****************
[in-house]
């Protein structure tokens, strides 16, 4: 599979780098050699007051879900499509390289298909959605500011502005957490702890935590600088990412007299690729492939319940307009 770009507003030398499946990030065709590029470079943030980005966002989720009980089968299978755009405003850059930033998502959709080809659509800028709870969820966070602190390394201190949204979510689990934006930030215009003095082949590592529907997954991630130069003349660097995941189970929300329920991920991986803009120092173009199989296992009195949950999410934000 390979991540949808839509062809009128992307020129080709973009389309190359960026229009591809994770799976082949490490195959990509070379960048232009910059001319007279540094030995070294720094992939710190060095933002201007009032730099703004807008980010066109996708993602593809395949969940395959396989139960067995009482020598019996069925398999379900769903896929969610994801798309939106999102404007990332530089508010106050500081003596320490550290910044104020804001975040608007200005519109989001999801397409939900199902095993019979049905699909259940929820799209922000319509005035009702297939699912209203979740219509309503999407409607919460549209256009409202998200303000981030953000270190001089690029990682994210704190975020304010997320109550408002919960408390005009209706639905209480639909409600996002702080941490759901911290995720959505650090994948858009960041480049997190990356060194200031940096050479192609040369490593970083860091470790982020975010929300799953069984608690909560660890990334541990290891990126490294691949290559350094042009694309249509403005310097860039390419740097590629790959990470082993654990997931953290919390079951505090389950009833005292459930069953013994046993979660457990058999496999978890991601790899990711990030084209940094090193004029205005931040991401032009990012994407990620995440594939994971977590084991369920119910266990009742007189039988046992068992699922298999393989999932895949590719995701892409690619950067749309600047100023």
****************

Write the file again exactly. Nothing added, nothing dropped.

[in-house]
């Protein structure tokens, strides 16, 4: 599979780098050699007051879900499509390289298909959605500011502005957490702890935590600088990412007299690729492939319940307009 770009507003030398499946990030065709590029470079943030980005966002989720009980089968299978755009405003850059930033998502959709080809659509800028709870969820966070602190390394201190949204979510689990934006930030215009003095082949590592529907997954991630130069003349660097995941189970929300329920991920991986803009120092173009199989296992009195949950999410934000 390979991540949808839509062809009128992307020129080709973009389309190359960026229009591809994770799976082949490490195959990509070379960048232009910059001319007279540094030995070294720094992939710190060095933002201007009032730099703004807008980010066109996708993602593809395949969940395959396989139960067995009482020598019996069925398999379900769903896929969610994801798309939106999102404007990332530089508010106050500081003596320490550290910044104020804001975040608007200005519109989001999801397409939900199902095993019979049905699909259940929820799209922000319509005035009702297939699912209203979740219509309503999407409607919460549209256009409202998200303000981030953000270190001089690029990682994210704190975020304010997320109550408002919960408390005009209706639905209480639909409600996002702080941490759901911290995720959505650090994948858009960041480049997190990356060194200031940096050479192609040369490593970083860091470790982020975010929300799953069984608690909560660890990334541990290891990126490294691949290559350094042009694309249509403005310097860039390419740097590629790959990470082993654990997931953290919390079951505090389950009833005292459930069953013994046993979660457990058999496999978890991601790899990711990030084209940094090193004029205005931040991401032009990012994407990620995440594939994971977590084991369920119910266990009742007189039988046992068992699922298999393989999932895949590719995701892409690619950067749309600047100023």